UK Carbon Emissions

Can the UK meet carbon requirements by 2050?

Climate change has been high on the agenda in 2019 – and it’s not an issue that is likely to go away any time soon. From climate emergencies being declared all over the world to the actions by Extinction Rebellion in the autumn, it’s certainly a hot topic right now. At the centre of it all is what countries need to do in order to make real reductions in greenhouse gas emissions and meet climate change targets. This year the UK became the first major economy to pass a net zero emissions law, requiring greenhouse gas emissions be reduced to net zero by 2050 – but is that possible?

The relevance of domestic housing

Although industrial emissions and transport are often identified as the most problematic obstacles to halting climate change, domestic housing stock also has a lot of relevance. In fact, in the UK domestic housing stock accounts for around a fifth of the entire country’s emissions. The majority of these emissions come from heating and hot water.

The green deal scheme – which was launched in 2013 – was designed to improve domestic energy efficiency in UK homes but was abandoned after take up fell far below expectations. The scheme was designed to provide support for householders with the up front costs of energy improvement measures, such as installing insulation, double glazing and measures such as solar panels. However, it was structured as loans that turned out to be too expensive for consumers and so take up was low.

A one-off deep retrofit?

A recent report has identified that meeting the target of 80% cuts in greenhouse gas emissions by 2050[1] would require significant policy change. While the construction sector may be standing by to make this happen it’s governmental intervention that is necessary. The report authors recommend a “national programme for a one-off deep retrofit of all residential property.”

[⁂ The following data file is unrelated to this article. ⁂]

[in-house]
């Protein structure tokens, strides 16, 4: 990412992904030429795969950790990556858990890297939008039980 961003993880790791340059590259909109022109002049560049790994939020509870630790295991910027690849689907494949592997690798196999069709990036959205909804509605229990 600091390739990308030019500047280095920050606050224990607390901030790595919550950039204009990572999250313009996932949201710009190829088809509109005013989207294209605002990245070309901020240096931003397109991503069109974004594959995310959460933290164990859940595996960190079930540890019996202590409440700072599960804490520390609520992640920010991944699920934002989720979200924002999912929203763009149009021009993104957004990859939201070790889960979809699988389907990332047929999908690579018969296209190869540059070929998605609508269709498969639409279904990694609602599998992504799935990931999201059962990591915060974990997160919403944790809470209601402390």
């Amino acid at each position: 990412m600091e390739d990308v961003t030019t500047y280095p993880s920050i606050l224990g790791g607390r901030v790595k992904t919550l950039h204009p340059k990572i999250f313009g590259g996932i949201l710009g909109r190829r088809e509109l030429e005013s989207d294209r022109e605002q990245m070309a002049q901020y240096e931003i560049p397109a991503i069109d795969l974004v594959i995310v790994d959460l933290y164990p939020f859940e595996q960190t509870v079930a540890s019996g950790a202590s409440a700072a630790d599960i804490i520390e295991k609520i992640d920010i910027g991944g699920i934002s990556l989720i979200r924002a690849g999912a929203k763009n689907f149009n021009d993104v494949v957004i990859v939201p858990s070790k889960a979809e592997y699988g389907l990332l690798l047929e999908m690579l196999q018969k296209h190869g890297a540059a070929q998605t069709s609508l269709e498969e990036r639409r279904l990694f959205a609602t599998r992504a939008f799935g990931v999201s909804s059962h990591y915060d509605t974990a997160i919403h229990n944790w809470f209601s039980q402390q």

While the cost of retrofitting a single home is high – around £17,000 – there are many benefits to such an approach, including warmer homes, lower energy bills and significant emissions reductions. The technology, skills and materials for a deep retrofit fit like this are already all in existence – according to the report what is missing is the failure of the UK to harness this and put it into practice.

Energy use is rising

While emissions levels have stalled the Committee on Climate Change has warned that energy use is rising in UK homes and there is an urgent need for government driven policy to evolve housing stock to make it more efficient. In its report “UK housing: fit for the future?” the Committee recommends a number of key measures, including:

  • Enforcing building standards to ensure retrofitting of environmental improvements to existing homes and that new homes meet set standards
  • Treasury support for retrofitting to existing homes
  • Looking at the funding gaps for low carbon heating sources
  • Providing more training in new technologies and green design
  • Preferential mortgage rates for owners of energy efficient and low-carbon homes

Whether the UK can meet the targets it has set for 2050 will depend considerably on the way that the government approaches the need to improve the energy efficiency of UK housing stock to prepare it for climate change.

Let us know what you think, or speak to us about your latest eco-friendly project today.

[1] Institution of Engineering and Technology and Nottingham Trent University report

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